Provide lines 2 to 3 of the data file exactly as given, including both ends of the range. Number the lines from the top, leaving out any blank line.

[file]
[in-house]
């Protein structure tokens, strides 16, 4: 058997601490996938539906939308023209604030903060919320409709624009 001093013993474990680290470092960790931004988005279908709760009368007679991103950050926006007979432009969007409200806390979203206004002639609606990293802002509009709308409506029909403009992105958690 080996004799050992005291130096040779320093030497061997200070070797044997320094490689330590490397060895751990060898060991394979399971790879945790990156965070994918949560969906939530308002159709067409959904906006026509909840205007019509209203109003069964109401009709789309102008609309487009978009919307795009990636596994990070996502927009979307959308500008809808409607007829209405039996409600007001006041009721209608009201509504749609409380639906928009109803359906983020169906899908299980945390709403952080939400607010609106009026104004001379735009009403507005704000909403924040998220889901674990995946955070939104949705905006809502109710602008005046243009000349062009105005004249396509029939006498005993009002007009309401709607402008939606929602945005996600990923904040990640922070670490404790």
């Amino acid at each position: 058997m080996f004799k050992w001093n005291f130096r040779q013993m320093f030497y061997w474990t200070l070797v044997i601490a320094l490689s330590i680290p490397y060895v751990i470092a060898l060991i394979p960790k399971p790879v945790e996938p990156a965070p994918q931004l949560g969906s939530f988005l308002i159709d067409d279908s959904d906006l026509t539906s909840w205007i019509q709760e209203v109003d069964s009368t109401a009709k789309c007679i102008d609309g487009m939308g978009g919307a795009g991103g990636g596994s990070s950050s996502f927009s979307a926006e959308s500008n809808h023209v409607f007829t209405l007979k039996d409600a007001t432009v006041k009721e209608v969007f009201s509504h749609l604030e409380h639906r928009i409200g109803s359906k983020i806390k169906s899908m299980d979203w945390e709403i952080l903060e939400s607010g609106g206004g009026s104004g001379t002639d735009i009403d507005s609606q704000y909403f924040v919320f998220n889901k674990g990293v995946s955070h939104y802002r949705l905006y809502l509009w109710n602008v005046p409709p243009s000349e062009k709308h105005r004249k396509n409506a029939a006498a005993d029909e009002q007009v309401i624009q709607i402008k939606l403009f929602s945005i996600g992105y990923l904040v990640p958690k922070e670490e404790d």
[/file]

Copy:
């Protein structure tokens, strides 16, 4: 058997601490996938539906939308023209604030903060919320409709624009 001093013993474990680290470092960790931004988005279908709760009368007679991103950050926006007979432009969007409200806390979203206004002639609606990293802002509009709308409506029909403009992105958690 080996004799050992005291130096040779320093030497061997200070070797044997320094490689330590490397060895751990060898060991394979399971790879945790990156965070994918949560969906939530308002159709067409959904906006026509909840205007019509209203109003069964109401009709789309102008609309487009978009919307795009990636596994990070996502927009979307959308500008809808409607007829209405039996409600007001006041009721209608009201509504749609409380639906928009109803359906983020169906899908299980945390709403952080939400607010609106009026104004001379735009009403507005704000909403924040998220889901674990995946955070939104949705905006809502109710602008005046243009000349062009105005004249396509029939006498005993009002007009309401709607402008939606929602945005996600990923904040990640922070670490404790």
């Amino acid at each position: 058997m080996f004799k050992w001093n005291f130096r040779q013993m320093f030497y061997w474990t200070l070797v044997i601490a320094l490689s330590i680290p490397y060895v751990i470092a060898l060991i394979p960790k399971p790879v945790e996938p990156a965070p994918q931004l949560g969906s939530f988005l308002i159709d067409d279908s959904d906006l026509t539906s909840w205007i019509q709760e209203v109003d069964s009368t109401a009709k789309c007679i102008d609309g487009m939308g978009g919307a795009g991103g990636g596994s990070s950050s996502f927009s979307a926006e959308s500008n809808h023209v409607f007829t209405l007979k039996d409600a007001t432009v006041k009721e209608v969007f009201s509504h749609l604030e409380h639906r928009i409200g109803s359906k983020i806390k169906s899908m299980d979203w945390e709403i952080l903060e939400s607010g609106g206004g009026s104004g001379t002639d735009i009403d507005s609606q704000y909403f924040v919320f998220n889901k674990g990293v995946s955070h939104y802002r949705l905006y809502l509009w109710n602008v005046p409709p243009s000349e062009k709308h105005r004249k396509n409506a029939a006498a005993d029909e009002q007009v309401i624009q709607i402008k939606l403009f929602s945005i996600g992105y990923l904040v990640p958690k922070e670490e404790d």